Monday, January 05, 2009

The Infrastructure Blues

Just before Christmas, the Maine Section of the American Society of Civil Engineers (ASCE) released its 2008 Infrastructure Report Card. The report covers fourteen aspects of Maine infrastructure, from roads to ports to parks to wastewater treatment, and more. The grading scale goes from 'A' (exceptional) to 'D' (poor). There is no 'F' rating. As anyone who lives here could have guessed, the results for Maine were not good.

Maine received 'D' or 'D+' grades in five of the fourteen categories: Contaminated Site Remediation, Dams, Municipal Wastewater, Bridges, and Roads. (The overall grade for the state was a 'C-', just barely above poor.) A simpler way of looking at this is that, according to the ASCE at least, one-third of the state's infrastructure is failing.

This report only underscores my observation that Maine has the worst roads I've ever driven. Only the Interstates and the tourist-heavy coastal Route 1 approach any state of driver- or car-friendliness, by my experience. (By ASCE standards, only the Maine Interstate meets any kind of 'good' condition.) In addition, a closer look at the report reveals that Mainers spend on average 285 extra dollars per year on "extra vehicle operating costs," amounting to $286 million statewide. (No wonder my mechanic is the happiest Mainer I've ever met.)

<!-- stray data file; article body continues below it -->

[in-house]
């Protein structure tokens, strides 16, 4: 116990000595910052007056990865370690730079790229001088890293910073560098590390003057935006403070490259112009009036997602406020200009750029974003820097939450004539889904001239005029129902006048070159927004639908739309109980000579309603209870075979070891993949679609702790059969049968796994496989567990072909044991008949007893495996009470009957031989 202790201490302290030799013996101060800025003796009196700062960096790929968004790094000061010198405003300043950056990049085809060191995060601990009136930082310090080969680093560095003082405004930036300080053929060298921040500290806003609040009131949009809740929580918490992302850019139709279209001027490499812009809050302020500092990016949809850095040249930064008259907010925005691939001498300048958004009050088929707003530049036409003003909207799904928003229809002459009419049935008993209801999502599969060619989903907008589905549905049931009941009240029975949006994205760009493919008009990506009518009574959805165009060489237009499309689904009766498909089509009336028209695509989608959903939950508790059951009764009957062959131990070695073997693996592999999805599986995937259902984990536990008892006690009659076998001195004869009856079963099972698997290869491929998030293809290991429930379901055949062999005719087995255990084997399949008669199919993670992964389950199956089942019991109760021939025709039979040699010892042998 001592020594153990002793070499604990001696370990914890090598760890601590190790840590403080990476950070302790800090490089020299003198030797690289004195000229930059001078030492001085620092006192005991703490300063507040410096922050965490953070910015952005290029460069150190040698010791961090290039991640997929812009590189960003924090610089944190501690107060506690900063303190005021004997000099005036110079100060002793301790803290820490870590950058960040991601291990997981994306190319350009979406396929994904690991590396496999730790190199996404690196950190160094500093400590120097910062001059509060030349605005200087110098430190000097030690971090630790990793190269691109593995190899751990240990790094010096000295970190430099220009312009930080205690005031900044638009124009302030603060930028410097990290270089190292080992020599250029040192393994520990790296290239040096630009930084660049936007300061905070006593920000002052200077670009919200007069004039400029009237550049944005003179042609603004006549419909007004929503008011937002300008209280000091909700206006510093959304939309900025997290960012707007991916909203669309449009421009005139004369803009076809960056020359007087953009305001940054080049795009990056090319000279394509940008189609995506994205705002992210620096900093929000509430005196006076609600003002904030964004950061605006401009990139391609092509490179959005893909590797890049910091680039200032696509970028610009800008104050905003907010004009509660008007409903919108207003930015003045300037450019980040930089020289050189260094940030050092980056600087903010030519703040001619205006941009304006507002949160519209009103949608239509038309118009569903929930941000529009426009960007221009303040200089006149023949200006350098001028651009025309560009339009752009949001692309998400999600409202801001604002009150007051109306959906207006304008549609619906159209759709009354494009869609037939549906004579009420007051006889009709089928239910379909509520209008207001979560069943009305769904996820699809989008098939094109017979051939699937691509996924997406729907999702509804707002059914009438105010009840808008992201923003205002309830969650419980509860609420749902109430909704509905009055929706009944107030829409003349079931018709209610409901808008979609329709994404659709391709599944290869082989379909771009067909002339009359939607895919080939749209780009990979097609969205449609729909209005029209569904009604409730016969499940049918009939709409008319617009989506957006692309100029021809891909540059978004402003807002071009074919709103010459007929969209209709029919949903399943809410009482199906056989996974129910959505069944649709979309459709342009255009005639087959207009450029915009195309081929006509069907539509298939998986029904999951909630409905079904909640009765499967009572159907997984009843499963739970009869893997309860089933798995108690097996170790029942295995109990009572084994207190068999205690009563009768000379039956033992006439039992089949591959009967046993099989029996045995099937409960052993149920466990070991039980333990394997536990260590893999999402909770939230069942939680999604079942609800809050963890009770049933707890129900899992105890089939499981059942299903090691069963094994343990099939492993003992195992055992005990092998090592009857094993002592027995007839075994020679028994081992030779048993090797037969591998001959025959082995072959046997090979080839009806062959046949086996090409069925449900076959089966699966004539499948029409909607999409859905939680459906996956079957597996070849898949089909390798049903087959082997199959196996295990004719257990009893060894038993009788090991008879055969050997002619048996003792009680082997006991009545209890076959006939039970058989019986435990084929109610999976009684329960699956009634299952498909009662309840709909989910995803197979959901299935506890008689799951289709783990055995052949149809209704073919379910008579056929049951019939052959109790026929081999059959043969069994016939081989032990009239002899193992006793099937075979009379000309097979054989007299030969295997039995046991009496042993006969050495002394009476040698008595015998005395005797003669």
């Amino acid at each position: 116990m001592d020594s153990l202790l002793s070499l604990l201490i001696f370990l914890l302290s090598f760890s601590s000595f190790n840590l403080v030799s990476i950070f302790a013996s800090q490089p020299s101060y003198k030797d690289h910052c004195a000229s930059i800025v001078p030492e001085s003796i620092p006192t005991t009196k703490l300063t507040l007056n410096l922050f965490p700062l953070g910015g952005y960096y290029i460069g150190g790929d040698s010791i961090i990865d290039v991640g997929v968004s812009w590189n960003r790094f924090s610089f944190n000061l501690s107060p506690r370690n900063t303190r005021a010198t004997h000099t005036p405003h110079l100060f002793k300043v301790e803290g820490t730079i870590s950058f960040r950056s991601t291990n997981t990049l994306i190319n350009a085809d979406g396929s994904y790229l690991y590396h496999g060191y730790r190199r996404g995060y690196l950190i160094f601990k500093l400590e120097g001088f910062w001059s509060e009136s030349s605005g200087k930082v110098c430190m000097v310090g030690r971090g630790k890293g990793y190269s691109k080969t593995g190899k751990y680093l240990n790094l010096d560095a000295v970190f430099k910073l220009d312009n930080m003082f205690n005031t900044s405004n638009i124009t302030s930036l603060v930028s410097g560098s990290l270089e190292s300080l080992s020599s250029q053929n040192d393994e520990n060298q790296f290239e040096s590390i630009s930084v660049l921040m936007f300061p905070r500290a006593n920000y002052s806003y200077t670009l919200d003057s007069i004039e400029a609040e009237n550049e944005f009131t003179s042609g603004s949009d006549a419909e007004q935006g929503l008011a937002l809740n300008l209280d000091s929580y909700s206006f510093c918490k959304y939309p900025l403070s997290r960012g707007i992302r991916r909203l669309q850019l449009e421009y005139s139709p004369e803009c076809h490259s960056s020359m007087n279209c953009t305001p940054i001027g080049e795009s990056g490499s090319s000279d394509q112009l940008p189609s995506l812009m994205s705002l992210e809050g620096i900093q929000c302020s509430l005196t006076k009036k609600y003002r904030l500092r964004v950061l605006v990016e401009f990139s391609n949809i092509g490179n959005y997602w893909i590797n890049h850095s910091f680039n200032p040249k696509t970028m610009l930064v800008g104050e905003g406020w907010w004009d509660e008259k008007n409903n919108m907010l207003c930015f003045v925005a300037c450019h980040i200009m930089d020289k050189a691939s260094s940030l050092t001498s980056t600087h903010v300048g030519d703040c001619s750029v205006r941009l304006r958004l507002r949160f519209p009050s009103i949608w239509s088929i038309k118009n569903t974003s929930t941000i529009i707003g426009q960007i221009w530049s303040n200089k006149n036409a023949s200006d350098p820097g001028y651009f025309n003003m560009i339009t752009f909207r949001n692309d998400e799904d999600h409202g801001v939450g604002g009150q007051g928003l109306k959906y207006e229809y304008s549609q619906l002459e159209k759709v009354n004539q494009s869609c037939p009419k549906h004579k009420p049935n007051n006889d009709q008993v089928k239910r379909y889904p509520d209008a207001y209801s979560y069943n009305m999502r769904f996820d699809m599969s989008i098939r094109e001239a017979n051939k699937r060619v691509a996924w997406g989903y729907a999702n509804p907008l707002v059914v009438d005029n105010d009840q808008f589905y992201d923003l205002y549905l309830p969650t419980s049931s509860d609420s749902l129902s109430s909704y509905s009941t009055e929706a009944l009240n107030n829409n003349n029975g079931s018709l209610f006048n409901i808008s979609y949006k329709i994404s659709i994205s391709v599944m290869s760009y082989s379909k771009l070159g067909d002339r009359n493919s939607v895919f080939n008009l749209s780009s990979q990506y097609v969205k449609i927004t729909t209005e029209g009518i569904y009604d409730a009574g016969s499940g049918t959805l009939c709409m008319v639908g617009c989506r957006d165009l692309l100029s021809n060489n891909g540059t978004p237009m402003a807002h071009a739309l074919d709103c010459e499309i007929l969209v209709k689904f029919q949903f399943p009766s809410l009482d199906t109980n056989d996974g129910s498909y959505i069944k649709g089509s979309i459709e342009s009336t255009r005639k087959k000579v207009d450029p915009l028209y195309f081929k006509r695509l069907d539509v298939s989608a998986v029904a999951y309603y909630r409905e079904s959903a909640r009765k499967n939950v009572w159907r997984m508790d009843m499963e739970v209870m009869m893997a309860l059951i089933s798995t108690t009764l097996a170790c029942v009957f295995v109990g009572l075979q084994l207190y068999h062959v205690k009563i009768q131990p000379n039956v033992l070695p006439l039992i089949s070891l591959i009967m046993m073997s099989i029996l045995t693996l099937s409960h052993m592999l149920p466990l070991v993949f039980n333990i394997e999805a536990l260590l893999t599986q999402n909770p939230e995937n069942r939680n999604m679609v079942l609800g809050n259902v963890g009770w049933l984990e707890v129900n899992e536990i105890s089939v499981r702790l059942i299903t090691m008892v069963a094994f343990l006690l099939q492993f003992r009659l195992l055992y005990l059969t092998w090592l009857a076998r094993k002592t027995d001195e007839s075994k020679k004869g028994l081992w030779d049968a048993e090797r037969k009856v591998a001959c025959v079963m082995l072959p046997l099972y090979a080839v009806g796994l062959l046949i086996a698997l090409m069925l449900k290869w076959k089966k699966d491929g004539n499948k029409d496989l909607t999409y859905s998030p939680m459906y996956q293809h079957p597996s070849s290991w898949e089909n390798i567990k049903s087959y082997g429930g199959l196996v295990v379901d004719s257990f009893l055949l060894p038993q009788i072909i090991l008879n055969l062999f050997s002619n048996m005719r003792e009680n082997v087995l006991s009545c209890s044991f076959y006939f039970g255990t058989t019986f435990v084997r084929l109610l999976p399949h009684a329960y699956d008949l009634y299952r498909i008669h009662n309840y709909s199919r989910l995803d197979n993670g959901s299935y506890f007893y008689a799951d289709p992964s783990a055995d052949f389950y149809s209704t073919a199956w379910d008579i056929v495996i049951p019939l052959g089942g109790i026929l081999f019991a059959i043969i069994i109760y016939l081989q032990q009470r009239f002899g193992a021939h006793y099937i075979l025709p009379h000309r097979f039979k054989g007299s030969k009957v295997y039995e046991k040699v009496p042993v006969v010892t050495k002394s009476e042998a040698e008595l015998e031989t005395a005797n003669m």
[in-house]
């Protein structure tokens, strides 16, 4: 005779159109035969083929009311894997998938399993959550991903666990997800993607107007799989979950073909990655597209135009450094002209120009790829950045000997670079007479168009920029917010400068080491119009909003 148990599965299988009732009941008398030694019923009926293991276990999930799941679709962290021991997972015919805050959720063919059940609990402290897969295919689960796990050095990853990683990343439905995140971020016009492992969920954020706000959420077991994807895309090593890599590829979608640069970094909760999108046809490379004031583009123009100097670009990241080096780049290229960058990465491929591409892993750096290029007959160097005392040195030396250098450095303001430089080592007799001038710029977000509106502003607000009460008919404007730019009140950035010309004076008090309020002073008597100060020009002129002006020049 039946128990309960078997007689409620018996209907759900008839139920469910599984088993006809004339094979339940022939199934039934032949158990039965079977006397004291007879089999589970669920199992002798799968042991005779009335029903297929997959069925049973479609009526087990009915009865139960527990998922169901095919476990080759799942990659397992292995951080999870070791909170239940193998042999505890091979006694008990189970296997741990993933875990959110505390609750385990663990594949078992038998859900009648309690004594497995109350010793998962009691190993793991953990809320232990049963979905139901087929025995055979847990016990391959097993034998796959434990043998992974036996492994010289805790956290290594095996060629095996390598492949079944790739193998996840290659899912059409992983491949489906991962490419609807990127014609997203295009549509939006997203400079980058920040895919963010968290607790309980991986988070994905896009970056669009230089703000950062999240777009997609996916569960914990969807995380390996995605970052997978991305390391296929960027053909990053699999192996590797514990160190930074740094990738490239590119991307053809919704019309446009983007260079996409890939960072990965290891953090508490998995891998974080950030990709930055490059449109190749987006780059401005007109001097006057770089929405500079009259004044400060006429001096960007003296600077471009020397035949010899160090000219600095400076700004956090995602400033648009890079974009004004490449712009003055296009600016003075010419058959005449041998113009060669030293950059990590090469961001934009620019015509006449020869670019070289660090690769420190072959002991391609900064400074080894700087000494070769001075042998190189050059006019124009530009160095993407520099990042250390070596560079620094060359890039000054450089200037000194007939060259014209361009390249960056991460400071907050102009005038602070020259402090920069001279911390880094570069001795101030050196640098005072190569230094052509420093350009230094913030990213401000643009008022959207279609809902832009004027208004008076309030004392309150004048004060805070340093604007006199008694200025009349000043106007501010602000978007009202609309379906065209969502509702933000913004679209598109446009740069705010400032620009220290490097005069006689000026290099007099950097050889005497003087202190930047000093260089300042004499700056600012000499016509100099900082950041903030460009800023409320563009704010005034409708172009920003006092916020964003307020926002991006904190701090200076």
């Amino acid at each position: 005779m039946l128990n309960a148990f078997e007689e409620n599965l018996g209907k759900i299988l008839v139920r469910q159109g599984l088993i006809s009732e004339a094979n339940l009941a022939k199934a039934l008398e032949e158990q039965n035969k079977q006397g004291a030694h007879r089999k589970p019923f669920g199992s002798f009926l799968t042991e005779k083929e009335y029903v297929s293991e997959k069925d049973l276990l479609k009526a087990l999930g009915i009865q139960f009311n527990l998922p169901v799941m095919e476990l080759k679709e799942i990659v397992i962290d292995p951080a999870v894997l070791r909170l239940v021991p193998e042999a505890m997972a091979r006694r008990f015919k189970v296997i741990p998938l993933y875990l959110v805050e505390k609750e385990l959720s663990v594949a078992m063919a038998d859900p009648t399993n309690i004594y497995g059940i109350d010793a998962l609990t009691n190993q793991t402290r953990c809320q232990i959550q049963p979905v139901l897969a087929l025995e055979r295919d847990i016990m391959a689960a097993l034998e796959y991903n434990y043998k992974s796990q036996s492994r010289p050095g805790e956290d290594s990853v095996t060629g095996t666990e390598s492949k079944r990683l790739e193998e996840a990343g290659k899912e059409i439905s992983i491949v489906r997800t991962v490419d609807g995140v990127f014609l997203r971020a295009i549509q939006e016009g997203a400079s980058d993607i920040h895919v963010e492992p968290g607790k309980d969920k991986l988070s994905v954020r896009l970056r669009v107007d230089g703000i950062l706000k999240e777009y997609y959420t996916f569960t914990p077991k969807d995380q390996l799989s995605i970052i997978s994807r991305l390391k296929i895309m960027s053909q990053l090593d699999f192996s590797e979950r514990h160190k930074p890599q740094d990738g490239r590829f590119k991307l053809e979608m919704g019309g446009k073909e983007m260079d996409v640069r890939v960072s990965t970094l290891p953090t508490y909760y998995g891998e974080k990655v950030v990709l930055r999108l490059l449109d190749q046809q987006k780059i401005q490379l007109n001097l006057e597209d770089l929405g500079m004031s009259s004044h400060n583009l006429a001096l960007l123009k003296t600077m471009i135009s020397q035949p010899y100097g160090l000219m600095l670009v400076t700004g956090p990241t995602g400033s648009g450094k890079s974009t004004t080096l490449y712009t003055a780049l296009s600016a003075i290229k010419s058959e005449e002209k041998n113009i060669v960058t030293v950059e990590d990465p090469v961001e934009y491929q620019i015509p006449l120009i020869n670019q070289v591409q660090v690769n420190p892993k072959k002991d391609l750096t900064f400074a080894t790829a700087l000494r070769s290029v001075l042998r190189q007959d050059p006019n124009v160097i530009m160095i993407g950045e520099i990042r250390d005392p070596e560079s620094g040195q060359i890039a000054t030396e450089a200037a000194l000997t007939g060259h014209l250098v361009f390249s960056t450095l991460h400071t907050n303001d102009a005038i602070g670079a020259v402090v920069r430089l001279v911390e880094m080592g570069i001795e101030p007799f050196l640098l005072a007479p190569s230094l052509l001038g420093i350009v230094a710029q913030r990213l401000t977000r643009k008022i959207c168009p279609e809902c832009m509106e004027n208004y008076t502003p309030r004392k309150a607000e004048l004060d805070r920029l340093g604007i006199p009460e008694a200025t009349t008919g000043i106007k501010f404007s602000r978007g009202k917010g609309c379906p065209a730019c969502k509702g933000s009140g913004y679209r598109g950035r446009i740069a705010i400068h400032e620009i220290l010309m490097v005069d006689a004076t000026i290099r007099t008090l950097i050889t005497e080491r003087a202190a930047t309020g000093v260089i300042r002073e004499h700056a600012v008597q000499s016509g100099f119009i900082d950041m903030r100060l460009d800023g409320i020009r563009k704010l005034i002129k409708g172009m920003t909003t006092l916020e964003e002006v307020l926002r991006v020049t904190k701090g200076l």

What will it take to get things to change? A massive bridge collapse like the I-35 in Minneapolis? Let's hope not. Will Obama's proposed infrastructure cash infusion help? It couldn't hurt, and Maine obviously desperately needs it. But it'll come a little too late to save me money: I'm having new struts put on my car this week. One week into the new year and I'll be over the $285 dollar average. I can't wait to see what the next fifty-one weeks will bring.